A casual visitor to West Bengal will be forgiven for not being mindful that this is the same State where the CPI(M)-led Left Front exercised a stranglehold over political power for an inordinately long period from 1977 to 2011.
Although there are wall writings announcing a mass rally at the Brigade Parade Ground on Sunday afternoon, and there are rows of red flags fluttering lazily at important road junctions, the hyper over-presence of the Left that was a feature of the State until barely three years ago is noticeably absent. The names of Left leaders are absent from people’s lips and there are no whispers of the activities of the Local Committees of the CPI(M). It almost seems that all that belonged to a very distant past.
The extent to which the Left has been decimated in West Bengal seems unbelievable. Last Friday, three MLAs belonging to the smaller allies of the CPI(M) defied the party whip and voted for a Trinamool Congress candidate in the Rajya Sabha elections. This would have been inconceivable a few years ago. To compound the problems, former Chief Minister Buddhadeb Bhattacharjee admitted at a public meeting in South Midnapore district that the CPI(M) had erred grievously in allowing their supporters to open fire at protesting villagers during the Nandigram agitation of 2010. Although Bhattacharjee is too important a leader to have been censured by the leadership, the media reported that the State CPI(M) was very unhappy over this self-criticism. It would serve, they muttered privately, to further demoralise an already demoralised party.
The concerns of the leadership are understandable. In the past, the Left banked disproportionately on its hold over rural Bengal. Even after the 2011 rout, there was a belief that the deep roots of the party in the countryside would serve as a springboard for the re-conquest of Bengal once the Mamata Banerjee Government had run out of steam. Last year’s panchayat election put paid to the strategy of patient waiting. Mamata may have become controversial in the urban areas after her insensitive approach to assaults on women, but she has used the three years in power to make significant advances in rural areas.
The political transformation was managed through a combination of patronage and coercion. In many ways it was a textbook replica of the approach followed by the Left after 1977. The Left still retains its hold in many of the outlying areas of the State but in the heartland of Bengal red flags have been replaced by the Trinamool Congress tricolour. Often, the very same people who provided muscle to the Left have simply changed sides effortlessly. The CPI(M) is justified in pointing to the vast numbers of their supporters who have been forced to leave their homes in fear of retribution. But let us not forget that this spiral of political violence was begun by the Left itself when it was dominant. This does not justify the methods used by the TMC but it underlines the underlying violence of competitive politics in Bengal.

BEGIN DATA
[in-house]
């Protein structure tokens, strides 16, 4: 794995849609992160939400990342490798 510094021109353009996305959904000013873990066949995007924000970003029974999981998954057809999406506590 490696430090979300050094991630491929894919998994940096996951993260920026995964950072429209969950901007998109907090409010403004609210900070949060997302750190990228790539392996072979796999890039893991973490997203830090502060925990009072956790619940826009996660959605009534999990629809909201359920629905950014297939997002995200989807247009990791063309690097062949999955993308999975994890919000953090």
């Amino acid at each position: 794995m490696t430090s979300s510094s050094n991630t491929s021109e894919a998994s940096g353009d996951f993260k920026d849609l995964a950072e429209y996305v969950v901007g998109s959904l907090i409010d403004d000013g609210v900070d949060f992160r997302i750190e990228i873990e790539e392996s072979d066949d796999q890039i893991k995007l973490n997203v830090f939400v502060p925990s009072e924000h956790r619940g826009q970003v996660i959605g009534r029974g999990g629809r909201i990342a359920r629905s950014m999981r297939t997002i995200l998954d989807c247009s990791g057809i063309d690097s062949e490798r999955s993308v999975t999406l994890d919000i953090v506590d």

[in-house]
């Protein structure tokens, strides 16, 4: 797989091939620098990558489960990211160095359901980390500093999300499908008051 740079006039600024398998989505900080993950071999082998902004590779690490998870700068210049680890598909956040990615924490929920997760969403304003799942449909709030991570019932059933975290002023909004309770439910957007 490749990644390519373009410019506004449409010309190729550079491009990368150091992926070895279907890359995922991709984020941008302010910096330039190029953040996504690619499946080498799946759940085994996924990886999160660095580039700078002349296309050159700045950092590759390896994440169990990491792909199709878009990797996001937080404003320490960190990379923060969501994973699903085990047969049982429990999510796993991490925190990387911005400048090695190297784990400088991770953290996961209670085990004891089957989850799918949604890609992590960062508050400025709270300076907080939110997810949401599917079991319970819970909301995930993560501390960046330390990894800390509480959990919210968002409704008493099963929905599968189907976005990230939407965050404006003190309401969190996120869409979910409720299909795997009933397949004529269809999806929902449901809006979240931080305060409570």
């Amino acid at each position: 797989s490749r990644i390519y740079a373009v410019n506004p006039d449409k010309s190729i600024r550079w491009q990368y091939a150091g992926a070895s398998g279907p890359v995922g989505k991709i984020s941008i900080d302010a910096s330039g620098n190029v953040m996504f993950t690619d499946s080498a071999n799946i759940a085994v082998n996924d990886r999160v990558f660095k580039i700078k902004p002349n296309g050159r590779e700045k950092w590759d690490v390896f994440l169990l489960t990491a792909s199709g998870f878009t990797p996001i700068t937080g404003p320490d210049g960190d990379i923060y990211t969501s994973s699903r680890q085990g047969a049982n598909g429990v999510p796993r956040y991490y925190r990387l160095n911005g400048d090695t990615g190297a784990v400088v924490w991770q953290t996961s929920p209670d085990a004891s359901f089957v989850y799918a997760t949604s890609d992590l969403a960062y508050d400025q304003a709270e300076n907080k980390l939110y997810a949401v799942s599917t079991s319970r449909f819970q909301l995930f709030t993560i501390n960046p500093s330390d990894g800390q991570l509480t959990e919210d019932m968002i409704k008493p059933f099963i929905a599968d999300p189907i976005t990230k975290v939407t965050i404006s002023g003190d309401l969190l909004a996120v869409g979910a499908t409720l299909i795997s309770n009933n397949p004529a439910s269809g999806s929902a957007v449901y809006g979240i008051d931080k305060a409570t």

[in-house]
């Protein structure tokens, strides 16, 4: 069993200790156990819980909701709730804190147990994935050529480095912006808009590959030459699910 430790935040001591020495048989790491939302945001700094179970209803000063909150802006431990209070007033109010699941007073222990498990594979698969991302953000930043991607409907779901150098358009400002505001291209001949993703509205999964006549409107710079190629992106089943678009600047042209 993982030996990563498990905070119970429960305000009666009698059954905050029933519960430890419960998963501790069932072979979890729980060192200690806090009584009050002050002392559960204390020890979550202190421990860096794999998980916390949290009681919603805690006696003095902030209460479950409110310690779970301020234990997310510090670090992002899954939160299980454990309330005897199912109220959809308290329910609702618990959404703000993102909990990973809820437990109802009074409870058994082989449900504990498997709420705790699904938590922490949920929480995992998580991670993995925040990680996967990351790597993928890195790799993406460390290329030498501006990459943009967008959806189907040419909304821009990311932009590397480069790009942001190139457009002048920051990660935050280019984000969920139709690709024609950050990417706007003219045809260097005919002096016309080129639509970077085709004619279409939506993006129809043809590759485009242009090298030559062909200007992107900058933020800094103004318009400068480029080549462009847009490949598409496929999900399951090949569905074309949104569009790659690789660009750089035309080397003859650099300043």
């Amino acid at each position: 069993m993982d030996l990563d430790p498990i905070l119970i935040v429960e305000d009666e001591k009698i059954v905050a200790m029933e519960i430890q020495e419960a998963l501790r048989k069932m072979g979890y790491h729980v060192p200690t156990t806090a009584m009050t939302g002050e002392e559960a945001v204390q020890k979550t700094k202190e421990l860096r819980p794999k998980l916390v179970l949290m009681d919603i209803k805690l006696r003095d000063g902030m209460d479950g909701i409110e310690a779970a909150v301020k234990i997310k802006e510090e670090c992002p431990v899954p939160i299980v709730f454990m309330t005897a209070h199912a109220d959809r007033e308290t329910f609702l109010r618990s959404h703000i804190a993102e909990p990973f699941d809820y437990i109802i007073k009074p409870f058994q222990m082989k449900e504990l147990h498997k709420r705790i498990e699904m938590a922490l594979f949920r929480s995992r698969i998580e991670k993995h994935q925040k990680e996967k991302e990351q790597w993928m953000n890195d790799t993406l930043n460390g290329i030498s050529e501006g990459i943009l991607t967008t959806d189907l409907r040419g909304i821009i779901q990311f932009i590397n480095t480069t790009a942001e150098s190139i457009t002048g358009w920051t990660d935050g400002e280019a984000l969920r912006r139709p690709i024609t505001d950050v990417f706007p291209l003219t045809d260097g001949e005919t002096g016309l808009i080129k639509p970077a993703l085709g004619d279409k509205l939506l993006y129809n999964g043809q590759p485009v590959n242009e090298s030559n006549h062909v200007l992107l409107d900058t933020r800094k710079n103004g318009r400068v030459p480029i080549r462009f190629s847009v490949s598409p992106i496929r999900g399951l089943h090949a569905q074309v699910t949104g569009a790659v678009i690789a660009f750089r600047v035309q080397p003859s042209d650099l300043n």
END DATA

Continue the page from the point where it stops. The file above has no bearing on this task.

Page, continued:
For Mamata, the task of establishing her dominance has been made easier by the significant support she has received from the Muslim community, a process that began in the last years of Left Front rule. The presence of the firebrand Imam of Kolkata’s Tipu Sultan mosque at the TMC rally on January 31 only served to underline the Muslim consolidation behind the Chief Minister. At one time, the Congress too had a hold over the Muslim community in the border districts, particularly in North Bengal. But over the years this too has weakened, as evident from the defection of many members of ABA Ghani Khan Choudhury’s family to the TMC.
The overall impact of these developments is that Mamata is no longer afraid of multi-cornered contests as she was in 2009 and 2011. In the past, the fear was of anti-Left votes being divided between the TMC, Congress and, to a lesser extent, the BJP. However, since 2011 the Left is no longer the dominant party and politics is no longer a tussle between the Left and the anti-Left. It is now a dominant TMC versus a splintered anti-TMC. No wonder the political pundits in Bengal are talking of Mamata sending a contingent of some 35 MPs to the next Lok Sabha — a tally that is certain to acquire monumental significance in the event the country returns a fractured mandate.
For the Left, this is a distressing prospect. For very long, the CPI(M) has used its tally from West Bengal to box above its weight in national politics and, occasionally, to even set the terms of the political discourse. It is once again playing the same game with yet another bid to reforge a Third Front, riding piggyback on the shoulders of J Jayalalithaa and Mulayam Singh Yadav. However, this time the enterprise carries even less conviction than before because the Left will not be in a position to take advantage of a rapidly shrinking Congress. If nothing else, Mamata — whose politics is based on a visceral antipathy to the Left — will ensure that the Comrades are back to where they should all along have remained: on the fringes.
Yet, what should worry West Bengal is not that Mamata is a rising force in national politics. The concerns stem from the fact that her social base makes it almost impossible for West Bengal to use its regional clout to play a meaningful role in national affairs. Mamata is caught in a sectarian bind from which she can’t get out of.